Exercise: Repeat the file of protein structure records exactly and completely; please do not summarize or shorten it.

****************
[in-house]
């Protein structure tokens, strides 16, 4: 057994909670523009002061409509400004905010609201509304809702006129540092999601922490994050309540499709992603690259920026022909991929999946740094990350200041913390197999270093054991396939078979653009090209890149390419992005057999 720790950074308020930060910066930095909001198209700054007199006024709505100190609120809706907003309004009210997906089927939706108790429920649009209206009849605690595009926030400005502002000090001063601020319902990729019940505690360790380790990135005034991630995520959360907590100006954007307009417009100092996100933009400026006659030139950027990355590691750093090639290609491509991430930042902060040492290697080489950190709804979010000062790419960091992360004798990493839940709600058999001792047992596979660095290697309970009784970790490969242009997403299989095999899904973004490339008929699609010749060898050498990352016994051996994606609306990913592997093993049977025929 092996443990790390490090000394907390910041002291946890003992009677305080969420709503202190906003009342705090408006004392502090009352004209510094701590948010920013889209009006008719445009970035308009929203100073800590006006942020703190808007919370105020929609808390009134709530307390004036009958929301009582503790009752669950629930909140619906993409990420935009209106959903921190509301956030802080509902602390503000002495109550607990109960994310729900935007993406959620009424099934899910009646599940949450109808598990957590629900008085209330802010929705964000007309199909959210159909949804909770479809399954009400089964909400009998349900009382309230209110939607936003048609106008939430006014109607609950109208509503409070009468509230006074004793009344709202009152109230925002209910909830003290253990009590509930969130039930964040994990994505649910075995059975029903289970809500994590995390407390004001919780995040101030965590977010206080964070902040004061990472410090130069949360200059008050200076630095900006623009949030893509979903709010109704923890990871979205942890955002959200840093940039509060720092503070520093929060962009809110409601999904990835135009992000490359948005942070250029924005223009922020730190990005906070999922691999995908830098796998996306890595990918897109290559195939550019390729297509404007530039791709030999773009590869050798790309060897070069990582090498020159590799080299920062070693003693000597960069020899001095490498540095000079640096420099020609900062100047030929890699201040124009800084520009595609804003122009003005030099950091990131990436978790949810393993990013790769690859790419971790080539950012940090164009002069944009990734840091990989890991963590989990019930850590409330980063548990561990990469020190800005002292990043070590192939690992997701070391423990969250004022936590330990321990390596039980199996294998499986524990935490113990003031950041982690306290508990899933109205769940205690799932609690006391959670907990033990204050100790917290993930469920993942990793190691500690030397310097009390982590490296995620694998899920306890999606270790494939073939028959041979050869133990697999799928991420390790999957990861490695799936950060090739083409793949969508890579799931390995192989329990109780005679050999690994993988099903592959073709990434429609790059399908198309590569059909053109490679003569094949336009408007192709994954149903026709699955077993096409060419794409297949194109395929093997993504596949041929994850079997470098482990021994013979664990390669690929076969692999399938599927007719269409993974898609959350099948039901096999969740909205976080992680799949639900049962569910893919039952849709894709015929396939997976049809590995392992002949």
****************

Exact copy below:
[in-house]
């Protein structure tokens, strides 16, 4: 057994909670523009002061409509400004905010609201509304809702006129540092999601922490994050309540499709992603690259920026022909991929999946740094990350200041913390197999270093054991396939078979653009090209890149390419992005057999 720790950074308020930060910066930095909001198209700054007199006024709505100190609120809706907003309004009210997906089927939706108790429920649009209206009849605690595009926030400005502002000090001063601020319902990729019940505690360790380790990135005034991630995520959360907590100006954007307009417009100092996100933009400026006659030139950027990355590691750093090639290609491509991430930042902060040492290697080489950190709804979010000062790419960091992360004798990493839940709600058999001792047992596979660095290697309970009784970790490969242009997403299989095999899904973004490339008929699609010749060898050498990352016994051996994606609306990913592997093993049977025929 092996443990790390490090000394907390910041002291946890003992009677305080969420709503202190906003009342705090408006004392502090009352004209510094701590948010920013889209009006008719445009970035308009929203100073800590006006942020703190808007919370105020929609808390009134709530307390004036009958929301009582503790009752669950629930909140619906993409990420935009209106959903921190509301956030802080509902602390503000002495109550607990109960994310729900935007993406959620009424099934899910009646599940949450109808598990957590629900008085209330802010929705964000007309199909959210159909949804909770479809399954009400089964909400009998349900009382309230209110939607936003048609106008939430006014109607609950109208509503409070009468509230006074004793009344709202009152109230925002209910909830003290253990009590509930969130039930964040994990994505649910075995059975029903289970809500994590995390407390004001919780995040101030965590977010206080964070902040004061990472410090130069949360200059008050200076630095900006623009949030893509979903709010109704923890990871979205942890955002959200840093940039509060720092503070520093929060962009809110409601999904990835135009992000490359948005942070250029924005223009922020730190990005906070999922691999995908830098796998996306890595990918897109290559195939550019390729297509404007530039791709030999773009590869050798790309060897070069990582090498020159590799080299920062070693003693000597960069020899001095490498540095000079640096420099020609900062100047030929890699201040124009800084520009595609804003122009003005030099950091990131990436978790949810393993990013790769690859790419971790080539950012940090164009002069944009990734840091990989890991963590989990019930850590409330980063548990561990990469020190800005002292990043070590192939690992997701070391423990969250004022936590330990321990390596039980199996294998499986524990935490113990003031950041982690306290508990899933109205769940205690799932609690006391959670907990033990204050100790917290993930469920993942990793190691500690030397310097009390982590490296995620694998899920306890999606270790494939073939028959041979050869133990697999799928991420390790999957990861490695799936950060090739083409793949969508890579799931390995192989329990109780005679050999690994993988099903592959073709990434429609790059399908198309590569059909053109490679003569094949336009408007192709994954149903026709699955077993096409060419794409297949194109395929093997993504596949041929994850079997470098482990021994013979664990390669690929076969692999399938599927007719269409993974898609959350099948039901096999969740909205976080992680799949639900049962569910893919039952849709894709015929396939997976049809590995392992002949």